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By: Jessica Godino, Red Moon Herbs



Although we haven't had a frost yet in the mountains of North Carolina, we have had several really cold nights. Many of the plants in the garden are turning yellow and dying back. But my Calendula patch looks happier than ever. In fact, the plants have put out a whole new set of blossoms since I picked them a few days ago. These hardy plants will live and continue to bloom well into the winter. And though I will miss them when they die, I know that next spring new plants will sprout from this year's seeds, ensuring another year's harvest.

Calendula, or Calendula officinalis, is prized for its beauty and adaptability. In fact, though it is native to Europe gardeners have spread it around the world. Its flowers, ranging in color from mild yellow to deep orange, have been called "golden drops of sunshine." This cheerful litle flower deserves a place of honor in every medicine cabinet and every garden.

Calendula has a wide range of uses, but where it shines brightest is as a vulnerary or wound healer. It is useful on all external skin problems and injuries but especially those that are red, tender, and oozing. It will also help to heal burns, bruises, and sprains. It decreases swelling, clears infection, speeds tissue regeneration, and prevents scarring. It can even heal old scar tissue! I also enjoy using Calendula when I don¹t have any injuries; it makes normal skin softer and healthier and is delightful for massage.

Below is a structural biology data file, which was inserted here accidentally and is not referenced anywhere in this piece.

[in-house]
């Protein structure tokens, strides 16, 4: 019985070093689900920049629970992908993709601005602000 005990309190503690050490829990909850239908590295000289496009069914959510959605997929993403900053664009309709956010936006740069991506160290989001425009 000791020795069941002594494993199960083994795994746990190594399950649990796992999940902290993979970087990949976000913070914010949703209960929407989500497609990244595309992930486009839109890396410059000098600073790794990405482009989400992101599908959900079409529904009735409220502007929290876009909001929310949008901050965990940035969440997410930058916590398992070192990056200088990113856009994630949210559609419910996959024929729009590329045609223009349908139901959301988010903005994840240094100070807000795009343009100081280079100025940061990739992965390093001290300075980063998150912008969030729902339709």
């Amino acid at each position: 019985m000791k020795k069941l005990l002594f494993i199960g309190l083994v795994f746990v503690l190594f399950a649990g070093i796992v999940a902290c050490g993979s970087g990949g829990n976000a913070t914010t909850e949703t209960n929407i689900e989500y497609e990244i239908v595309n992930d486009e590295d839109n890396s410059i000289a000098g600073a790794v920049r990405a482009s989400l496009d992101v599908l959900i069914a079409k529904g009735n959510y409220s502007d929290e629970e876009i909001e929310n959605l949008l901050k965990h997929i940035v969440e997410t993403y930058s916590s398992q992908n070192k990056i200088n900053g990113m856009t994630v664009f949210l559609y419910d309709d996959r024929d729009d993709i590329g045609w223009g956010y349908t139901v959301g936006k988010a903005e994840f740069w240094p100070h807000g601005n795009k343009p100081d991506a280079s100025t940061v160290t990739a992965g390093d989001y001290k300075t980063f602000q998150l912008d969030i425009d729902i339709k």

Taken internally, Calendula gently supports the immune system, especially during times of transition. As the season shifts from summer to fall, many of us are susceptible to colds and flus. Calendula's healing starts by example, as she not only survives but thrives through the change in seasons. Calendula raises immunity by stimulating lymphatic drainage. The lymph is an essential part of the immune system, filtering and eliminating waste products and bacteria as well as producing infection-fighting cells. Calendula is also anti-microbial and anti-viral. I use this herb to help heal swollen glands, low fevers, skin rashes, eczema, acne, cold sores, herpes, hepatitis, mastitis, yeast infections, varicose veins, hemorrhoids, ovarian cysts, jaundice, and much more.

Being so adaptable, Calendula will offer its healing in almost any form you choose to use. My favorite preparation for external use is an oil or salve of the fresh flowers. Internally you can use Calendula flower tincture, tea, or even the juice pressed from the fresh plant. The dosage for the tincture is 25-75 drops, 1-4 times per day. The English used to add the dried flowers to soups throughout the winter months. You can also add the fresh petals to salads. However you chose to use it, Calendula offers a gentle yet powerful medicine to help us move gracefully through many challenging situations.

Created by Jessica Godino, 2002

Jessica Godino has been teaching people about herbal medicine for almost two decades. After training with Susun Weed she co-founded Red Moon Herbs, an herbal medicine company. Her deep love for the plants and easygoing teaching style makes learning about herbal medicine accessible to everyone. She lives in Asheville, North Carolina where she practices acupuncture and teaches herbal medicine. She can be reached at


Other Articles by Jessica Godino include:

Wildcrafting Guidelines - ten steps to follow
Spring Tonics - Stinging Nettle, Chickweed, and Dandelion
Usnea - a versatile immune system tonic
Violet - a nutritional and medicinal powerhouse
Hawthorn - a gentle but powerful tonic for the heart
Vitex - a supreme hormonal tonic for women


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